The offense looked good in all areas.
"Our offensive line is a lot better," Petrino said. "It's good competition there, too. No question we are better there than we were at the start of spring.
"Tyler makes it easier for all of us, players and coaches. We just have to make sure we keep getting better. That's what I told him. Just keep playing hard, keep the same attitude, keep getting better. You keep working at everything and you will keep getting better."
It may be tough to beat what he did this spring, all against the first defense until the Red-White game. He had one interception, none in scrimmages.
"There was one the other day, a tipped ball," Wilson said. "I remember that one. But I don't think there were any others."
Told he was at 77 percent for the spring in scrimmages, Wilson laughed.
"So I'll try to get to 80 percent," he said. "I wanted to be 15 of 15 as far as at my best in practices this spring and I think I was. And so now I want to get to 80 percent. That's the goal now. If I keep playing at my best, I think this team can be successful.
"We are together right now. That's every player and every coach in our room. We want to just stay together and continue to roll it down the hill."
Wilson thinks everyone will continue to improve.
"I see guys like Cobi Hamilton getting better and better," Wilson said. "Chris Gragg is really good. Cobi had a great spring. I watched tape of him from a year ago and he's so much different. He goes out there thinking he can beat his man one-on-one. He's got a different attitude, like he's going to make the play."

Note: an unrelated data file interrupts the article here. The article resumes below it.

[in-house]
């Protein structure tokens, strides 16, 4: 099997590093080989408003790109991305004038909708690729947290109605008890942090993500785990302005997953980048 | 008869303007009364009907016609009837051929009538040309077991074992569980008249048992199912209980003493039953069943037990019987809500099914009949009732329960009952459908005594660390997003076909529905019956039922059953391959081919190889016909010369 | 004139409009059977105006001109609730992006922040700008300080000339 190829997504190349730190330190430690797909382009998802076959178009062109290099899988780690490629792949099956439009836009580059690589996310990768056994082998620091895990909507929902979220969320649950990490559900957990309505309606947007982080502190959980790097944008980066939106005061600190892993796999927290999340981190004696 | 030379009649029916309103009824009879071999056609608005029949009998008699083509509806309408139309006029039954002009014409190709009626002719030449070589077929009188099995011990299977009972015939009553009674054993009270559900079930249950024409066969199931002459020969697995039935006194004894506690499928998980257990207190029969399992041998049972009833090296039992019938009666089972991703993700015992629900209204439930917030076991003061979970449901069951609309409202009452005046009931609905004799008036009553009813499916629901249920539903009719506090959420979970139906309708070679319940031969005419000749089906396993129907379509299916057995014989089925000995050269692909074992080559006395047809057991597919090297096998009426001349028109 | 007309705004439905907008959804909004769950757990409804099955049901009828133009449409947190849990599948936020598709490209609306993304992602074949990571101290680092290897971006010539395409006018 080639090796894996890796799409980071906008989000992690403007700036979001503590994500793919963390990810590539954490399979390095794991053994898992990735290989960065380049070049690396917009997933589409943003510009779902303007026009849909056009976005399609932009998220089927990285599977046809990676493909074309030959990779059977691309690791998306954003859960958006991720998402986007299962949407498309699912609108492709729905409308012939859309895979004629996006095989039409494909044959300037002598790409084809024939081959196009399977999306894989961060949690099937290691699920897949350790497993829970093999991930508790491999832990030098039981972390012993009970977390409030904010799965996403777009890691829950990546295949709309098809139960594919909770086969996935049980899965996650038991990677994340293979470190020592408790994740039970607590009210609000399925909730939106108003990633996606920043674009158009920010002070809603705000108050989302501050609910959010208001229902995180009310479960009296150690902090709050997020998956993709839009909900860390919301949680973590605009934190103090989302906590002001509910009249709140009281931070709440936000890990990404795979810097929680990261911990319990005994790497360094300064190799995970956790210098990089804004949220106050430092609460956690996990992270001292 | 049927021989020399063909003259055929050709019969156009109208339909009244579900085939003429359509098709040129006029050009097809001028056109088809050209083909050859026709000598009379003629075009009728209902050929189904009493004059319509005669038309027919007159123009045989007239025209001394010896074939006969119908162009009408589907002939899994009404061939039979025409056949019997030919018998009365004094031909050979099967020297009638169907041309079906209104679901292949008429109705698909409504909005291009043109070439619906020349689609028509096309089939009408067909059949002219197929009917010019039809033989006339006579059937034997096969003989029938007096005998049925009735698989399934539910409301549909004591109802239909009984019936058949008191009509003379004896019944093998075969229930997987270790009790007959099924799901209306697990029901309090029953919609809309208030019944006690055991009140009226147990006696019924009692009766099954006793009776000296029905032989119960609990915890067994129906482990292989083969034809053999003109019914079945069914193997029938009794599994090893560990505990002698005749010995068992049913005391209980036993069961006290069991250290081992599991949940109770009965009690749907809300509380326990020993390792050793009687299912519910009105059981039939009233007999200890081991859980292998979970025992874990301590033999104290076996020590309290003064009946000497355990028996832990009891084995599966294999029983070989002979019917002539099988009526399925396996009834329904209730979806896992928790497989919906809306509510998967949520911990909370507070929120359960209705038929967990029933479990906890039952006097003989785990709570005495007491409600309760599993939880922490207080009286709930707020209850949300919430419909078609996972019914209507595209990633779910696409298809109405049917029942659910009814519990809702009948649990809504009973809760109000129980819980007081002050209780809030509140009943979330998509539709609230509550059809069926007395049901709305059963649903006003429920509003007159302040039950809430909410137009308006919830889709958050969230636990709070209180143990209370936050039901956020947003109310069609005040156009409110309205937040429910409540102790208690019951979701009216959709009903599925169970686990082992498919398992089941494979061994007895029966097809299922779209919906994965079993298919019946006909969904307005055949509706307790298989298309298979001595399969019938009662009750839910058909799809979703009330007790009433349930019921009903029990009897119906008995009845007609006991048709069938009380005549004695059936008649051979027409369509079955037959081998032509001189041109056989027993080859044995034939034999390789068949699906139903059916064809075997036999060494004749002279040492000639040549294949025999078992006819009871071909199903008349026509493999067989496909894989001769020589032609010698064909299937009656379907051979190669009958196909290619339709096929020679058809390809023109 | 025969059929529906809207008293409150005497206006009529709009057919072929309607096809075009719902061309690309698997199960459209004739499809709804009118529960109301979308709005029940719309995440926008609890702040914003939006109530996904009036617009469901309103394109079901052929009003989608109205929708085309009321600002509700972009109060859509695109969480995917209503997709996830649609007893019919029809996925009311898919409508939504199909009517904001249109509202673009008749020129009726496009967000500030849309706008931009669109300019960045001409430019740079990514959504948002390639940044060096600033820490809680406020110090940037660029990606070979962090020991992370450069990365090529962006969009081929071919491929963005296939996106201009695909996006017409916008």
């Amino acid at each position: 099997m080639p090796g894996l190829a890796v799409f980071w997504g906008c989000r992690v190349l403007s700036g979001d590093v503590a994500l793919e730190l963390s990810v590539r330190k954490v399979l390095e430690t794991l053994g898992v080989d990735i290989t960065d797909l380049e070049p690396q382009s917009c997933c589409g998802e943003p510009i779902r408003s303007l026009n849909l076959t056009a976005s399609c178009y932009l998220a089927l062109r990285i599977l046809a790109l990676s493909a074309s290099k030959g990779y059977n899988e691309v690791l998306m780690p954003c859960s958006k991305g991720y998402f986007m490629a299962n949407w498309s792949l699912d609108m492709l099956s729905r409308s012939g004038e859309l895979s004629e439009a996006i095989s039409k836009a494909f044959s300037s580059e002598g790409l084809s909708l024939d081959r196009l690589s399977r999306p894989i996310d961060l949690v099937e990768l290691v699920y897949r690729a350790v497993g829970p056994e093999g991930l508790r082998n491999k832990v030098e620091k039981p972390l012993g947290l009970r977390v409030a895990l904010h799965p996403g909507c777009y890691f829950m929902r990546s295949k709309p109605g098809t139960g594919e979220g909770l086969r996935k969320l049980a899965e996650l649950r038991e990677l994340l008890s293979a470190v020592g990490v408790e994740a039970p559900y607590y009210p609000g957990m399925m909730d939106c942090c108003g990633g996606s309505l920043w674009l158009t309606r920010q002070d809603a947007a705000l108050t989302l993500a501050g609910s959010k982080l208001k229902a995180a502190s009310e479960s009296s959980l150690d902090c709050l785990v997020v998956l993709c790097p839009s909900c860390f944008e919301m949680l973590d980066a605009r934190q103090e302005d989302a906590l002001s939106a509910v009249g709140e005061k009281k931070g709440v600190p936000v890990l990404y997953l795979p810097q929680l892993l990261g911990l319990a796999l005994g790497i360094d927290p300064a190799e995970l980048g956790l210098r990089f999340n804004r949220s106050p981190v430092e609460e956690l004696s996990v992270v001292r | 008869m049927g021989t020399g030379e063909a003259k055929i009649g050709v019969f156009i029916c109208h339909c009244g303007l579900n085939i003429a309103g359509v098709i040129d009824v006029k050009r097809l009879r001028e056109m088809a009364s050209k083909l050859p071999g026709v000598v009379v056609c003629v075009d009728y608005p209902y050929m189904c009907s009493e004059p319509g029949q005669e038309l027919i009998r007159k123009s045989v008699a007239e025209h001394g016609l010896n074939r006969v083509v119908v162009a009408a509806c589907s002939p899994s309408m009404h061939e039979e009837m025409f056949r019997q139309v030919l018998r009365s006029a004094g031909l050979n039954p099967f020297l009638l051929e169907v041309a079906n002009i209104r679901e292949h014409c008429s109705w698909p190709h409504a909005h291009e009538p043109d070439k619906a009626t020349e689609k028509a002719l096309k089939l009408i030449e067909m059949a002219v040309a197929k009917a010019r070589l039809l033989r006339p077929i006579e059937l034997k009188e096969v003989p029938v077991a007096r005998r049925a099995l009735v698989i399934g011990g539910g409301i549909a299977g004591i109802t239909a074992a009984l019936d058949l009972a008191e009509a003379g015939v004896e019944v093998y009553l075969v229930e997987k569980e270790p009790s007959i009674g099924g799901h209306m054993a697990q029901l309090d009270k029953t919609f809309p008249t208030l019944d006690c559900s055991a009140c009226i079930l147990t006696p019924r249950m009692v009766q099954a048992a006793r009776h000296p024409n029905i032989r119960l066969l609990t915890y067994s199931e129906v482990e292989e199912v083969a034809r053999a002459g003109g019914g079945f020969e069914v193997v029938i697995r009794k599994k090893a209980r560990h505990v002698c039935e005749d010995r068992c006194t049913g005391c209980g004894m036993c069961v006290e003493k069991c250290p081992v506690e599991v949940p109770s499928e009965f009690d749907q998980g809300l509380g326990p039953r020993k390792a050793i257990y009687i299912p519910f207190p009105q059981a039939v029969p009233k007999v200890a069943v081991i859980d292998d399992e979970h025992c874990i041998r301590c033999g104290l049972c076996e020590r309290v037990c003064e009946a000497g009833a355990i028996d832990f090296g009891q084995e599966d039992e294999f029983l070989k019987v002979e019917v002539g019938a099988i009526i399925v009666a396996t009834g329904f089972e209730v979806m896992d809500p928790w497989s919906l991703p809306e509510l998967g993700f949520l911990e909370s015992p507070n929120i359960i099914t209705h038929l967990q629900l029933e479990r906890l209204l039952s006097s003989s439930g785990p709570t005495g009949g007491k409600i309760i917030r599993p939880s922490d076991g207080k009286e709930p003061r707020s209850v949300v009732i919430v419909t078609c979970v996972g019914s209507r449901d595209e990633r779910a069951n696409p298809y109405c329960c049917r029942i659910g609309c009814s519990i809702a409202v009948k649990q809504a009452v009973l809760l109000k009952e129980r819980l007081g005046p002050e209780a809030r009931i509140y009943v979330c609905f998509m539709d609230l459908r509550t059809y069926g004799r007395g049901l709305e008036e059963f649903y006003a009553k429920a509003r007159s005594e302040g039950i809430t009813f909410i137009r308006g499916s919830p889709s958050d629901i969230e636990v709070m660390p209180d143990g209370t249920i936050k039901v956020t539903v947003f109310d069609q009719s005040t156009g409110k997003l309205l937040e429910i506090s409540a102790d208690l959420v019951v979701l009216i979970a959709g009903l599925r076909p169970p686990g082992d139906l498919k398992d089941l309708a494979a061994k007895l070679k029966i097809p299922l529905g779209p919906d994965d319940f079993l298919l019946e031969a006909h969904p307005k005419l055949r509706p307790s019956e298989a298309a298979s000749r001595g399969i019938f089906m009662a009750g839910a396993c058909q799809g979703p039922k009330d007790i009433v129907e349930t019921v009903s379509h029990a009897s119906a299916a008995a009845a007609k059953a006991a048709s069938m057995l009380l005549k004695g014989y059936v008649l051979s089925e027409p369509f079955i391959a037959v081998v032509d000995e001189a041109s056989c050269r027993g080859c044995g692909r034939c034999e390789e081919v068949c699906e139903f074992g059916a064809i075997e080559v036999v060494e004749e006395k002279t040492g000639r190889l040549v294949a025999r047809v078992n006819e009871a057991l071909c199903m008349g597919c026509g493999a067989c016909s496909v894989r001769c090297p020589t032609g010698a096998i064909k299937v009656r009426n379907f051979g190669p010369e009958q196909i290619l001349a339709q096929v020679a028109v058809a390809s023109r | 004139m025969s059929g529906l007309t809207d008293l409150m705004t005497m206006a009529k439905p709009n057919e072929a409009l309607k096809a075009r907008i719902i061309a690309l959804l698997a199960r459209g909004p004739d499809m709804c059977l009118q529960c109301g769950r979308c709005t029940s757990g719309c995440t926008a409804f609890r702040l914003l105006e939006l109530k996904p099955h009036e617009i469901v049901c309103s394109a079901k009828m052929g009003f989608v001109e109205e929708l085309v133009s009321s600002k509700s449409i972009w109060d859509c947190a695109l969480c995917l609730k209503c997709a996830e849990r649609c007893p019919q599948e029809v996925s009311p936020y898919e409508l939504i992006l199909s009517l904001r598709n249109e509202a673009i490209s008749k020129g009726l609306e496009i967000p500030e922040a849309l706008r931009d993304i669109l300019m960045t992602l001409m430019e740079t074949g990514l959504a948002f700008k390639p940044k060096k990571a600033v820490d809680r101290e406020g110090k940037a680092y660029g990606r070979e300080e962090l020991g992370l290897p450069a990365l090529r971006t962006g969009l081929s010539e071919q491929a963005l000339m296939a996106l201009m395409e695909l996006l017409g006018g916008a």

And Wilson said no one even saw another great weapon, running back Knile Davis. Actually, Davis was on the field for one play. He went in motion, away from the play.
"Knile could have played," Wilson said. "He's ready right now."
Petrino said it's fun to see all of the "studs" across the offense.
"We have three really good running backs," Petrino said. "I tell them all three of them – Knile Davis, Ronnie Wingo and Dennis Johnson – are going to be in NFL camps this time next year. It'll be about competition then, making a team. I told them it might as well start right now. So that's the challenge I gave them, to compete against each other on every play and every time they step in the meeting room."
Yes, there are plenty of studs in the Arkansas meeting room. None are more stud-like than Tyler Wilson. His job is both to feed the studs and lead them.
"I know my role and what I have to do for the team," he said. "Sometimes I'd like to just be one of the guys. Right now, I need to lead. But I might take an afternoon off (Sunday). I might try to relax a little, maybe play some golf."
But he knows he'll be watched. One of those watching might be the son of Paul Haynes.